ASO: Robert Spano with Elizabeth Pridgen and David Coucheron

What an excellent evening of music from the Atlanta Symphony Orchestra! Conducted by Robert Spano, the program was mostly Russian (with a Russian-inspired piece by an Englishman), 100% composed in the 20th century, and made use of two soloists, both of whom were local: Elizabeth Pridgen, best known as the artistic director of the Atlanta Chamber Players, and David Coucheron, best known as the concertmaster of the ASO. This may be the first concert of the main season where every performance and piece on the program appealed to me.

The first piece on the program was Oliver Knussen’s “Flourish with Fireworks,” which works off of Stravinsky’s piece “Fireworks.” It is a brief, bright, and exciting piece that makes for an excellent opener for a program. The performance was strong and clear and every section rose to the occasion.

This was followed by a slimmed down orchestration of Scriabin’s “Prometheus” arranged by composer and ASO bassist Michael Kurth. I’m not familiar enough with the the original arrangement to comment on how Kurth’s compared, but I can say that it was absolutely fantastic to hear. The piece called for a piano soloist, a part played quite capably by Elizabeth Pridgen. It did take me a few minutes to get used to the sound of the piano because I somehow got stuck with a seat in the front row and the instrument sounded fairly hollow and alien from that perspective. Once I acclimated, though, the whole piece was a wonderful blend of excitement and mystery. According to the program notes, there was a form of theosophy to which Scriabin subscribed and it was suggested that, if played in its entirety, the piece may lead to the end of the world. Kurth said that his arrangement should prevent that but I’d just like to point out that the ASO would have been working on this piece around the time of the Great Mistake of Tuesday, November 8. So, yeah, maybe it’s Kurth we should be blaming.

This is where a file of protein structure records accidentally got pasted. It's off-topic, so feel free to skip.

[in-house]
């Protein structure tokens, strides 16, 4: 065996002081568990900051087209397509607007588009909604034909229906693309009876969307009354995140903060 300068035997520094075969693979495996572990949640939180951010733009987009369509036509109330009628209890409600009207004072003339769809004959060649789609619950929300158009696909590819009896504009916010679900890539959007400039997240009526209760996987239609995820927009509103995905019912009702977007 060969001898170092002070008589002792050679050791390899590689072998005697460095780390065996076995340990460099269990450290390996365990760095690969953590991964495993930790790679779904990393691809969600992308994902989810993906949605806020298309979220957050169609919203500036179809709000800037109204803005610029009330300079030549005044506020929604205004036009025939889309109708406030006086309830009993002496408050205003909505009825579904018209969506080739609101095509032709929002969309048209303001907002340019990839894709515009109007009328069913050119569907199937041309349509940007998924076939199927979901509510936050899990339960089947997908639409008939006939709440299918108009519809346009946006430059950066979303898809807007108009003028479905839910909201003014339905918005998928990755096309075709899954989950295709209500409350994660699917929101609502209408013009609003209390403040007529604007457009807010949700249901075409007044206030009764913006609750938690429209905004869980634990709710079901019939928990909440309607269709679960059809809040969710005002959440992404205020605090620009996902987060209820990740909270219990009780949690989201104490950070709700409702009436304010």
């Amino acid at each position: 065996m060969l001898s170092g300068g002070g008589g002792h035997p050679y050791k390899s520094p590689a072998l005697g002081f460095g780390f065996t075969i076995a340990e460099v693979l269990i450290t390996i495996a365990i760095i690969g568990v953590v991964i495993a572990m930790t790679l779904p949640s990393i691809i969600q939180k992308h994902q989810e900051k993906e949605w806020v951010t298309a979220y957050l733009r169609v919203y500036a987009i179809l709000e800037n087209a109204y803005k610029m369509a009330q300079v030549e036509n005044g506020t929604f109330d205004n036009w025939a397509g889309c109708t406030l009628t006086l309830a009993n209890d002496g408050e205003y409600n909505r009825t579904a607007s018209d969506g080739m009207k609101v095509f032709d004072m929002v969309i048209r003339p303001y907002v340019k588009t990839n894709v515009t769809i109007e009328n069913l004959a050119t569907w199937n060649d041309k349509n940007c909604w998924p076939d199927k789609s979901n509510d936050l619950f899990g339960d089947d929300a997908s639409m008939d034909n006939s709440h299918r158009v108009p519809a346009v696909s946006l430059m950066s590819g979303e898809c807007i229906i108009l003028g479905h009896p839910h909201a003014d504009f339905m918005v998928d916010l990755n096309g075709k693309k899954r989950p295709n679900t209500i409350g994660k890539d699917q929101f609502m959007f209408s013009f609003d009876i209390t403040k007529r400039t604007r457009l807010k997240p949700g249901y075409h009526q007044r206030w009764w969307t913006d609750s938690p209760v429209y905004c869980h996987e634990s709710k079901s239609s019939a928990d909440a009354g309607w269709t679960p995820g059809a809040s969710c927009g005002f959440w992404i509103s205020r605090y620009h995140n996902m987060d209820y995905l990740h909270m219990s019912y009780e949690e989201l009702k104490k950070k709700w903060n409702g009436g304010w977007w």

After the intermission, Coucheron soloed in Prokofiev’s Violin Concerto no. 1. It was a charming reading of a charming and beautiful piece. Spano, Coucheron, and the orchestra did a great job of brining all of the expressiveness out of the piece through to the last note. Spano’s conducting really stood out in the slower parts of the first and third movements, where he showed great sensitivity and, along with Coucheron’s violin, brought out out a delicate but colorful sound that really touched me. The evening was then concluded with a strong performance of Stravinsky’s “Firebird Suite” with all the oomph and fun that the piece could offer. It was like an exclamation mark to put on the end of the statement made by the tender lyricism of the concerto that proceeded it.

Given my mood since yesterday morning’s rude awakening, I’m exceptionally happy that this was such a good performance of such a program full of cleverness, excitement, and charm. Nothing makes me feel more connected with the world than good art and great music performed well can touch me like nothing else can. Thank you, ASO, for a much needed bit of beauty to cut through the gloom of alienation.

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